CLASSICALLY TRAINED Darya Mosenzon set her sights on new musical vistas. (photo credit: RONEN GOLDMAN)
CLASSICALLY TRAINED Darya Mosenzon set her sights on new musical vistas.
(photo credit: RONEN GOLDMAN)

Israeli classically-trained pianist ventures into exotic foreign music


Even in an ever-more-accommodating cultural world, Darya Mosenzon seems to have taken a couple of bold steps into uncharted realms.

With Hungarian blood coursing through her veins, fair skin and flaming red hair, the thirtysomething pianist-composer does not exactly look the non-Western ethnic part. Her audience at Confederation House this Thursday (June 15 at 8:30 p.m.) will, naturally, be the judge of her musicianship and whether or not she does the Andalusian musical heritage justice.

Jerusalem-born Mosenzon, who will be accompanied in the concert by her longstanding trio of veteran oud player Charlie Sabach and percussionist Hillel Amsalem, started out in strictly European classical climes. It was inarguably clear from the word go that she would follow that avenue of musical expression.

“My [maternal] grandmother was a classical pianist,” she explains. Not just her. “Ever since I can remember, I saw my grandmother playing the piano, and all her children playing music. My mother is an excellent pianist, and all her siblings play piano or some other instrument.”

That made for a very musical childhood domestic scene. “For me, Friday evenings were always about going to my grandparents for kiddush, with lots of uncles and aunts and their kids – many of them live in Jerusalem. After the meal, my grandmother and uncle would sit at the piano, and everyone would sing lieder [songs] by Schubert and Schumann. I didn’t understand a word, but I liked it,” she laughs.

 THE MOSENZON trio teams up with veteran vocalist Raymonde. (credit: Nikolai Busygin / Courtesy Bet Avi Chai)
THE MOSENZON trio teams up with veteran vocalist Raymonde. (credit: Nikolai Busygin / Courtesy Bet Avi Chai)

In fact, over the years, Mosenzon has become something of a polyglot. “I speak a few languages, but learning German is still an ambition,” she smiles. Besides her mother tongue Hebrew, the pianist is pretty adept at English, Arabic, French, Spanish and Italian. Not bad going, even if she is yet to master the lyrics of the aforementioned classical composers’ works.

When the crisis eventually came, when it became inescapably clear to Mosenzon that she was no longer enamored with the music she’d imbibed since birth, she realized she needed to head down a different channel of musical endeavor, and find something that truly moved her and got her creative juices going.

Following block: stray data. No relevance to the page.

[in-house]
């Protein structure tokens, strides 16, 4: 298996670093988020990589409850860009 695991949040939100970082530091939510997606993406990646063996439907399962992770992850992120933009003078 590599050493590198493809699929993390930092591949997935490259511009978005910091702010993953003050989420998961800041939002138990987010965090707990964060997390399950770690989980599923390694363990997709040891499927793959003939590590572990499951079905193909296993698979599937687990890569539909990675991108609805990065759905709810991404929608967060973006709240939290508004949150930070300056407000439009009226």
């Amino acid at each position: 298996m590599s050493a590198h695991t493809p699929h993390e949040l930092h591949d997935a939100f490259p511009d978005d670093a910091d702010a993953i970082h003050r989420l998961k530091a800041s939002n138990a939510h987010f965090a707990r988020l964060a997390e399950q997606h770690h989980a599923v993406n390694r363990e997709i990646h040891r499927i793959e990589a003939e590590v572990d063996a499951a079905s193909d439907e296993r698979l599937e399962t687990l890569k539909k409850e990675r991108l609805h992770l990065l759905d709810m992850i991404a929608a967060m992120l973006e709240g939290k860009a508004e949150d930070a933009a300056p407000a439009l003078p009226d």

Help came in the form of friends who led her to violinist Elad Levy, one of the prime movers and shakers on the Andalusian music scene in these parts. “I think it was only after I learned how to play Andalusian music that I suddenly understood that I had grown up in a rich and fervent tradition. When I encountered people who had grown up in a different rich and fervent tradition, that’s when the penny dropped. For me, before that, it was simply the environment in which I had grown up.”

That spirit may have been the core of her earliest formative years, but it was time to take that cultural foundation and run with it and leverage it in a very different discipline and cultural milieu.

Mind you, Mosenzon’s cultural wanderlust might also have had something to do with some of her genetic baggage. “My father listened to lots of different kinds of music from all over the world, from British 1970s and 1980s rock, and all kinds of things. So I absorbed different stuff from him.” She may have taken umpteen rhythms and textures on board, but when things got serious, she stuck to the tried and tested familial path. “When I played music, it was always classical,” she states. “That was simply what one played.”

After her grandmother helped guide her through her initial keyboard paces, other teachers were procured and the youngster made good progress. Mind you, it didn’t all run smoothly. Not every talented kid is going to knuckle down, do the practicing just the way the teacher ordered and stick to the straight and narrow throughout. Mosenzon feels room has to be left for junior maneuver.

“I teach piano myself, and I think it is so important to allow students to rebel from time to time,” she observes. “I started learning piano when I was five, but I didn’t get to a teacher who accommodated that until I was 12.”

It’s a wonder she made it this far. Many a youngster, including the highly gifted, have run into disciplinary brick walls and have summarily dropped out.

“There must have been something that made me stick to it,” she laughs. “Seven years is a long time.” Especially at that early stage of life.

Entering the world of Andalusian music